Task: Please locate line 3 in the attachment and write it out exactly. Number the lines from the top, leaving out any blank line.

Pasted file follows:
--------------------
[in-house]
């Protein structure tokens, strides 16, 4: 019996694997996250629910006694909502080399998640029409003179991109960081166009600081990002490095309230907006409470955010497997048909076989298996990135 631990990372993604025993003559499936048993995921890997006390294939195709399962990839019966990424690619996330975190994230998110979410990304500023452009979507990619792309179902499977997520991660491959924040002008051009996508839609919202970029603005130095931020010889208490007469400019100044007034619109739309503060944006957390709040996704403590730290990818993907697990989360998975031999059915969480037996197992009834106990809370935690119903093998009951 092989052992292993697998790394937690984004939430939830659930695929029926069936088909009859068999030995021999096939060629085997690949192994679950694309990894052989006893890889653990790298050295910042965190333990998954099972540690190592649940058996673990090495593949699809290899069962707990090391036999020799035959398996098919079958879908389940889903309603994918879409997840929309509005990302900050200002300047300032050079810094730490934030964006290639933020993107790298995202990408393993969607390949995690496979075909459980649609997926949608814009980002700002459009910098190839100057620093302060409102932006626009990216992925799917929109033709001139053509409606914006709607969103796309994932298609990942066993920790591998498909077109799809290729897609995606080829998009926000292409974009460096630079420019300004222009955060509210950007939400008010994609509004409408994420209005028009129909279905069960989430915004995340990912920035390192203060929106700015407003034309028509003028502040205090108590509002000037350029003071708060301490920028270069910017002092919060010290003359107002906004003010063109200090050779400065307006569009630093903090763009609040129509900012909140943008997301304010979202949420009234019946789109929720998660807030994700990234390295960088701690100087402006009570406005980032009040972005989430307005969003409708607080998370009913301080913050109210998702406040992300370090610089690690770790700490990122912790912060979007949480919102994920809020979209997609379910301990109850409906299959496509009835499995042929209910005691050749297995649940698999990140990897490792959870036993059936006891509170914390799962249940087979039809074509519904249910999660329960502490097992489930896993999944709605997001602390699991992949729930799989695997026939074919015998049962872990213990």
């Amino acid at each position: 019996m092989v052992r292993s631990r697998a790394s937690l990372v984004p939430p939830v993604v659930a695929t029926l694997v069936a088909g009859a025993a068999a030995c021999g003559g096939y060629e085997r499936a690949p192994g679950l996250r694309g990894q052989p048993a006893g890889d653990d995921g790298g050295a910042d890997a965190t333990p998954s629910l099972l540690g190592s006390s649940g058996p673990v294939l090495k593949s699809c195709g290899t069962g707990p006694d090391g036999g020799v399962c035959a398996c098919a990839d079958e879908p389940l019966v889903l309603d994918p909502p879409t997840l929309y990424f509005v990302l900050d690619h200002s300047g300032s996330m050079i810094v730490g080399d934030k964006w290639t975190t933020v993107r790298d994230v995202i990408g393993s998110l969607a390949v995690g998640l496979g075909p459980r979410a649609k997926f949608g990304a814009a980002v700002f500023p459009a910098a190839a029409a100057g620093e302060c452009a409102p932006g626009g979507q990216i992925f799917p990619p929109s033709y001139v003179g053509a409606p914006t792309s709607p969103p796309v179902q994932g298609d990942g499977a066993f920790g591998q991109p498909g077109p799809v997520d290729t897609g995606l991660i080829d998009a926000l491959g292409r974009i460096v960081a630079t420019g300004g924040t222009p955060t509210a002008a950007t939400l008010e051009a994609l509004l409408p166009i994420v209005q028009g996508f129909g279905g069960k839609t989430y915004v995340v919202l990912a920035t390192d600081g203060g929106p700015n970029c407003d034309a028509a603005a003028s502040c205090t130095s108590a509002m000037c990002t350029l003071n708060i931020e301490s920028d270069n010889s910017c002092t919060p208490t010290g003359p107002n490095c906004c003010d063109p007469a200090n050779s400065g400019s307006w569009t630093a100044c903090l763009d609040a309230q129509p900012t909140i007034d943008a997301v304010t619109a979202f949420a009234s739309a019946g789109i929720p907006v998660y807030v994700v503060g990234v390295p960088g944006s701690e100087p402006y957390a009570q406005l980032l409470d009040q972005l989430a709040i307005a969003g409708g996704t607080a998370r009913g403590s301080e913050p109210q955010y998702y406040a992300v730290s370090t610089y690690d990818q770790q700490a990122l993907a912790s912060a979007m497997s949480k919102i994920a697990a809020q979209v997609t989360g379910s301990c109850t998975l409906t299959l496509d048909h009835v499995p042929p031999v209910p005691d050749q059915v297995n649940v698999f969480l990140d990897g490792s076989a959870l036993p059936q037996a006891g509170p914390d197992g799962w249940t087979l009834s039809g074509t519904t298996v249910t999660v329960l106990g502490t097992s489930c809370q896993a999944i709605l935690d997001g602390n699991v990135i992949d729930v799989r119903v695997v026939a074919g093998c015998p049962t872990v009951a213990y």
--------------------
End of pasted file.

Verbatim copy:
């Amino acid at each position: 019996m092989v052992r292993s631990r697998a790394s937690l990372v984004p939430p939830v993604v659930a695929t029926l694997v069936a088909g009859a025993a068999a030995c021999g003559g096939y060629e085997r499936a690949p192994g679950l996250r694309g990894q052989p048993a006893g890889d653990d995921g790298g050295a910042d890997a965190t333990p998954s629910l099972l540690g190592s006390s649940g058996p673990v294939l090495k593949s699809c195709g290899t069962g707990p006694d090391g036999g020799v399962c035959a398996c098919a990839d079958e879908p389940l019966v889903l309603d994918p909502p879409t997840l929309y990424f509005v990302l900050d690619h200002s300047g300032s996330m050079i810094v730490g080399d934030k964006w290639t975190t933020v993107r790298d994230v995202i990408g393993s998110l969607a390949v995690g998640l496979g075909p459980r979410a649609k997926f949608g990304a814009a980002v700002f500023p459009a910098a190839a029409a100057g620093e302060c452009a409102p932006g626009g979507q990216i992925f799917p990619p929109s033709y001139v003179g053509a409606p914006t792309s709607p969103p796309v179902q994932g298609d990942g499977a066993f920790g591998q991109p498909g077109p799809v997520d290729t897609g995606l991660i080829d998009a926000l491959g292409r974009i460096v960081a630079t420019g300004g924040t222009p955060t509210a002008a950007t939400l008010e051009a994609l509004l409408p166009i994420v209005q028009g996508f129909g279905g069960k839609t989430y915004v995340v919202l990912a920035t390192d600081g203060g929106p700015n970029c407003d034309a028509a603005a003028s502040c205090t130095s108590a509002m000037c990002t350029l003071n708060i931020e301490s920028d270069n010889s910017c002092t919060p208490t010290g003359p107002n490095c906004c003010d063109p007469a200090n050779s400065g400019s307006w569009t630093a100044c903090l763009d609040a309230q129509p900012t909140i007034d943008a997301v304010t619109a979202f949420a009234s739309a019946g789109i929720p907006v998660y807030v994700v503060g990234v390295p960088g944006s701690e100087p402006y957390a009570q406005l980032l409470d009040q972005l989430a709040i307005a969003g409708g996704t607080a998370r009913g403590s301080e913050p109210q955010y998702y406040a992300v730290s370090t610089y690690d990818q770790q700490a990122l993907a912790s912060a979007m497997s949480k919102i994920a697990a809020q979209v997609t989360g379910s301990c109850t998975l409906t299959l496509d048909h009835v499995p042929p031999v209910p005691d050749q059915v297995n649940v698999f969480l990140d990897g490792s076989a959870l036993p059936q037996a006891g509170p914390d197992g799962w249940t087979l009834s039809g074509t519904t298996v249910t999660v329960l106990g502490t097992s489930c809370q896993a999944i709605l935690d997001g602390n699991v990135i992949d729930v799989r119903v695997v026939a074919g093998c015998p049962t872990v009951a213990y």